This is the beginning of the series Friendship in Curaçao: The Good, The Bad, The Ugly, and The Sad.
Why would friendship be different in Curaçao? Friendship is friendship anywhere: trust, good times, a ready shoulder, a twisted mind to plot with, a silly sense of humor to render you helpless on a couch laughing like a five-year-old. No?
You're right. But the mechanics are a bit different here.
Curaçao is ex-pat land. There's +40 different nationalities on this island, many imported by the bustling financial industry--banks, fiduciaries, accounting firms, the head offices of global manufacturing companies. These transplants tend to be experienced travelers who've been all over in the course of the career that brings them here; many have been ex-pats for years. Some are fresh-faced, at the dawn of their professional lives. Some come with families--spouses, children--but most come alone. And for this majority, work becomes life. Friendship, and even romance, will be found in the halls of the office if it is to be found at all.
Which is what makes friendship so special here. Not because it is hard to come by, but precisely because it isn't. The ex-pat bond is stronger than blood. On your first day in the office, you're walked around to meet your new colleagues, names--unpronounceable or all too familiar, there never seems to be a halfway--get thrown at you, and you hope no one will expect you to remember them by lunchtime. But these unfamiliar faces, if they're not on the phone with a client or racing with piles of documents to meet a deadline, smile like there's something familiar about you, like perhaps they know you from years ago and you, with your single-minded pursuit of success, have forgotten.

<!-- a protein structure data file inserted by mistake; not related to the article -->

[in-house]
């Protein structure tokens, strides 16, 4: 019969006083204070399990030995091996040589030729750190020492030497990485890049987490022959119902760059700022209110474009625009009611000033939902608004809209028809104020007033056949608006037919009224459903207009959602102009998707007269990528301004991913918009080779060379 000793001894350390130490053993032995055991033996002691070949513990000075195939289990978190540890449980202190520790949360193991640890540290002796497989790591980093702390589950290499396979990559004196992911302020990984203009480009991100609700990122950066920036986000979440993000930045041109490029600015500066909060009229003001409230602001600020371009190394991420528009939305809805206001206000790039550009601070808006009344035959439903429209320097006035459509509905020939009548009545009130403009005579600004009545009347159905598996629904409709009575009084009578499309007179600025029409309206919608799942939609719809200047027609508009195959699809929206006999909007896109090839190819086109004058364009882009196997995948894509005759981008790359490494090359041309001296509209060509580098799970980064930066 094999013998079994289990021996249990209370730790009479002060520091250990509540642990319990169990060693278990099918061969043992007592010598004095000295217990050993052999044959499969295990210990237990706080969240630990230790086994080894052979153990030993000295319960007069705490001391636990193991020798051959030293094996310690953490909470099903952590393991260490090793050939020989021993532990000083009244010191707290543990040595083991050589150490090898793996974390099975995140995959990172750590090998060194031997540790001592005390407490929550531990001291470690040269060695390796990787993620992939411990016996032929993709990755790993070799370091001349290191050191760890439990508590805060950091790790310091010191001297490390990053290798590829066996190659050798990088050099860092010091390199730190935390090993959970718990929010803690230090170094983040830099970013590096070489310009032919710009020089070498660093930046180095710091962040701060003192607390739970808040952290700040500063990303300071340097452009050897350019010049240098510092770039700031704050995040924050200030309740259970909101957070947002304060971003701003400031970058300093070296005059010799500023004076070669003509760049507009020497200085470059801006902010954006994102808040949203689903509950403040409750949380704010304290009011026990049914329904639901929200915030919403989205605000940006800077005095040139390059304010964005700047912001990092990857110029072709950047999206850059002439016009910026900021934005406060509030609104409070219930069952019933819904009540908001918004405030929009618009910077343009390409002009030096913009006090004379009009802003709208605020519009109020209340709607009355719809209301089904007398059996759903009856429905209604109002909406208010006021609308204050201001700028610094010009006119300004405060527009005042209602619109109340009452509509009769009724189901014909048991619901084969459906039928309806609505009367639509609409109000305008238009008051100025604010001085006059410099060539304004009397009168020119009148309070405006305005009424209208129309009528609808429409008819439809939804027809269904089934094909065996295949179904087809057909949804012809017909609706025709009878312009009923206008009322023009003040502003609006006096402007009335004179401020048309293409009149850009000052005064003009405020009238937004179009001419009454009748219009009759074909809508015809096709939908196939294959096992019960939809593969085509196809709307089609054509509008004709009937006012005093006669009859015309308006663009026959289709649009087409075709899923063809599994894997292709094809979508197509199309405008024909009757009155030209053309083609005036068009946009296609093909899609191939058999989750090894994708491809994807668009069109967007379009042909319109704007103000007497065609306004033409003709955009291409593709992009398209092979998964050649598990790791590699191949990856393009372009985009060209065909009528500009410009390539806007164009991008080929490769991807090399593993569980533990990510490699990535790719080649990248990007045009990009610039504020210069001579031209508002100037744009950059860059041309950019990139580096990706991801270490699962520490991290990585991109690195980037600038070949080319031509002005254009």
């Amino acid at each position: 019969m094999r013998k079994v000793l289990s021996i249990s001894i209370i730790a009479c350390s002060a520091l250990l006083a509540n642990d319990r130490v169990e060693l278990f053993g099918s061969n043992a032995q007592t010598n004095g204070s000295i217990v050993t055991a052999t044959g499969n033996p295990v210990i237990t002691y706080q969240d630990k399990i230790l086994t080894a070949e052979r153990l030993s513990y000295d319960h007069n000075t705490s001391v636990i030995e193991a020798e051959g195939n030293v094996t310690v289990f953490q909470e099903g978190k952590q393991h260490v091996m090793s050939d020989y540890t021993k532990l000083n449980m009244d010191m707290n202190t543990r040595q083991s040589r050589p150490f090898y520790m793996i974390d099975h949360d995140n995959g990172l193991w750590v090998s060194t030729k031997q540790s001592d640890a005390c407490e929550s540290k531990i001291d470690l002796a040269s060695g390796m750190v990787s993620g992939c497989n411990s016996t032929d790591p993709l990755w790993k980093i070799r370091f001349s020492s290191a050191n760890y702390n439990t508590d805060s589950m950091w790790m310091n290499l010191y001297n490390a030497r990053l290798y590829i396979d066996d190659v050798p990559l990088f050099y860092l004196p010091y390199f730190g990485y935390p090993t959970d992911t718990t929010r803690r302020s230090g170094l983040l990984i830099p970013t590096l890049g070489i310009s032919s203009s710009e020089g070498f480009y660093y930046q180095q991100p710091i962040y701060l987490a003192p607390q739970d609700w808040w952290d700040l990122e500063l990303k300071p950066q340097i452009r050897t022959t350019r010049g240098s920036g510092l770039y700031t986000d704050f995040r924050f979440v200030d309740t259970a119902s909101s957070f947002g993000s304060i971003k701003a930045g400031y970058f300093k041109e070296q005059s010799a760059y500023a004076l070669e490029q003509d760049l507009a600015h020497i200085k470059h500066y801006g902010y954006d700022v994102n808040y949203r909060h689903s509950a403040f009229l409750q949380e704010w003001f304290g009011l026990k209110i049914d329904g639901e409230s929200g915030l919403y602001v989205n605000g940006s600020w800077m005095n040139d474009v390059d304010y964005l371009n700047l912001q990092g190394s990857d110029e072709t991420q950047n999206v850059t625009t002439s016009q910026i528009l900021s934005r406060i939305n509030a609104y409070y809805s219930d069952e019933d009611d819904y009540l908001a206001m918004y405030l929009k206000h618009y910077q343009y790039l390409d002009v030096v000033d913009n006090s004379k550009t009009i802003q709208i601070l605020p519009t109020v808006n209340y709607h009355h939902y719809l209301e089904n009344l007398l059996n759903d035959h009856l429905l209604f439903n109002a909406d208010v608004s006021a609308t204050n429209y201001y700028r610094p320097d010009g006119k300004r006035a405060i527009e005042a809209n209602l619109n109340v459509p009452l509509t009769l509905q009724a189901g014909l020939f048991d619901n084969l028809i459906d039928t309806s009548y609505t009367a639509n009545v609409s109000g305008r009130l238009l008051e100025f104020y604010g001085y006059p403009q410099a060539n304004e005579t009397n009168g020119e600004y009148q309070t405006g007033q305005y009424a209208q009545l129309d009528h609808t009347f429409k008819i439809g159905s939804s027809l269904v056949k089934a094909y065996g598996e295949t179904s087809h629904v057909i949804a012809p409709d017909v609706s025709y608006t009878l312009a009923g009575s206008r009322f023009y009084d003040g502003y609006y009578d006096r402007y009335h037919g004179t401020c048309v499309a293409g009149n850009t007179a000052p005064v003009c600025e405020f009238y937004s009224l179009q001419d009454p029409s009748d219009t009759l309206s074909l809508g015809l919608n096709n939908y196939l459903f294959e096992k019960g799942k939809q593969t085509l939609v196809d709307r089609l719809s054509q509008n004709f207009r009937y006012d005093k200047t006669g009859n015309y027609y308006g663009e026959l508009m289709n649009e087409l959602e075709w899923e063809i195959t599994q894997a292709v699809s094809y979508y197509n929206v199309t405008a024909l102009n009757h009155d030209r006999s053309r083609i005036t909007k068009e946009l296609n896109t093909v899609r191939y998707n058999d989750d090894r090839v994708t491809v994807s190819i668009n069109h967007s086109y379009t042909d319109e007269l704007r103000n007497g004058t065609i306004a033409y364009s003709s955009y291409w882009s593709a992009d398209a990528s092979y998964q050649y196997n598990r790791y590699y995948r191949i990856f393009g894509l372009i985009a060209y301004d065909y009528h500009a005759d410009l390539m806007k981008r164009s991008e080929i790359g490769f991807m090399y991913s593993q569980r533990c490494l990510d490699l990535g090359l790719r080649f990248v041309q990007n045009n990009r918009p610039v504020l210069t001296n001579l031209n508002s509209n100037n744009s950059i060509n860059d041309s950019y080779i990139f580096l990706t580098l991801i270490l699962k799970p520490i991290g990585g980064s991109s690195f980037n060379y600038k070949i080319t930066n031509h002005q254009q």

You, the lone ex-pat wolf, are no longer alone.
Friendship for ex-pats in Curaçao comes with the immediacy of a Polaroid. No hoops to jump through, no trial period. Why? Because everyone's been the new guy. We all understand the value of a drill to borrow, a partner for salsa lessons, a dinner that's not microwaved or came in a can. And Christmas. Religious or not, Christmas is a lonely time for ex-pats. Sure, some go home, especially at first. But the people with families tend to hoard December vacation days, and those without children are usually called on to cover for them.
And so your ex-pat life, the one that might've been solitary, becomes a flurry of beach BBQs, impromptu gatherings at home, Uruguayan cookouts, bottles of Chilean wine on a porch fueling transcendental conversation late into the night, business happy hours that have little to do with business. Before long, your Saturday morning grocery runs turn into social occasions. You're waving at every third car on the way to the office. You run into people you know every time you step into a restaurant.
Then one day, in the middle of your hectic day, the HR manager steps into your office. "This is Rogelio. He's going to be working with Arelí in Accounting."
It's your turn.